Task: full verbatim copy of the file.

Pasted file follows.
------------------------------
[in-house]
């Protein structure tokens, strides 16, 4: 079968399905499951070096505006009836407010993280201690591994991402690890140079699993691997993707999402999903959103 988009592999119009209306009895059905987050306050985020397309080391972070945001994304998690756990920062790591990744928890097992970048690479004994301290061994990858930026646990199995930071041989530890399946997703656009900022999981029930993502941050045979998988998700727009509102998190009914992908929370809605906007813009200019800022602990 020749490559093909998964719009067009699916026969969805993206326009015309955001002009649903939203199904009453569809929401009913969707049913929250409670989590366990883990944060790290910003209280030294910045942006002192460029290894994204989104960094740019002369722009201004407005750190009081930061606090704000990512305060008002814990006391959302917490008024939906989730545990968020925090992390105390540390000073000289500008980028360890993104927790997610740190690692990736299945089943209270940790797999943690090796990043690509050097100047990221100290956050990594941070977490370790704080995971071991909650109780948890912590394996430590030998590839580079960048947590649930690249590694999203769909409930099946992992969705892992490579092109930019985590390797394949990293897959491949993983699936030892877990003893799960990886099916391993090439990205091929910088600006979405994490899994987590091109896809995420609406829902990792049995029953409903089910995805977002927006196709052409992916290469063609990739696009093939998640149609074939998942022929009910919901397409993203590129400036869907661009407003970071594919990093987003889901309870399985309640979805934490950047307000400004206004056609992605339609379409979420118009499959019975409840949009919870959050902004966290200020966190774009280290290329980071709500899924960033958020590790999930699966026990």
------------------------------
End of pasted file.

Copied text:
[in-house]
């Protein structure tokens, strides 16, 4: 079968399905499951070096505006009836407010993280201690591994991402690890140079699993691997993707999402999903959103 988009592999119009209306009895059905987050306050985020397309080391972070945001994304998690756990920062790591990744928890097992970048690479004994301290061994990858930026646990199995930071041989530890399946997703656009900022999981029930993502941050045979998988998700727009509102998190009914992908929370809605906007813009200019800022602990 020749490559093909998964719009067009699916026969969805993206326009015309955001002009649903939203199904009453569809929401009913969707049913929250409670989590366990883990944060790290910003209280030294910045942006002192460029290894994204989104960094740019002369722009201004407005750190009081930061606090704000990512305060008002814990006391959302917490008024939906989730545990968020925090992390105390540390000073000289500008980028360890993104927790997610740190690692990736299945089943209270940790797999943690090796990043690509050097100047990221100290956050990594941070977490370790704080995971071991909650109780948890912590394996430590030998590839580079960048947590649930690249590694999203769909409930099946992992969705892992490579092109930019985590390797394949990293897959491949993983699936030892877990003893799960990886099916391993090439990205091929910088600006979405994490899994987590091109896809995420609406829902990792049995029953409903089910995805977002927006196709052409992916290469063609990739696009093939998640149609074939998942022929009910919901397409993203590129400036869907661009407003970071594919990093987003889901309870399985309640979805934490950047307000400004206004056609992605339609379409979420118009499959019975409840949009919870959050902004966290200020966190774009280290290329980071709500899924960033958020590790999930699966026990």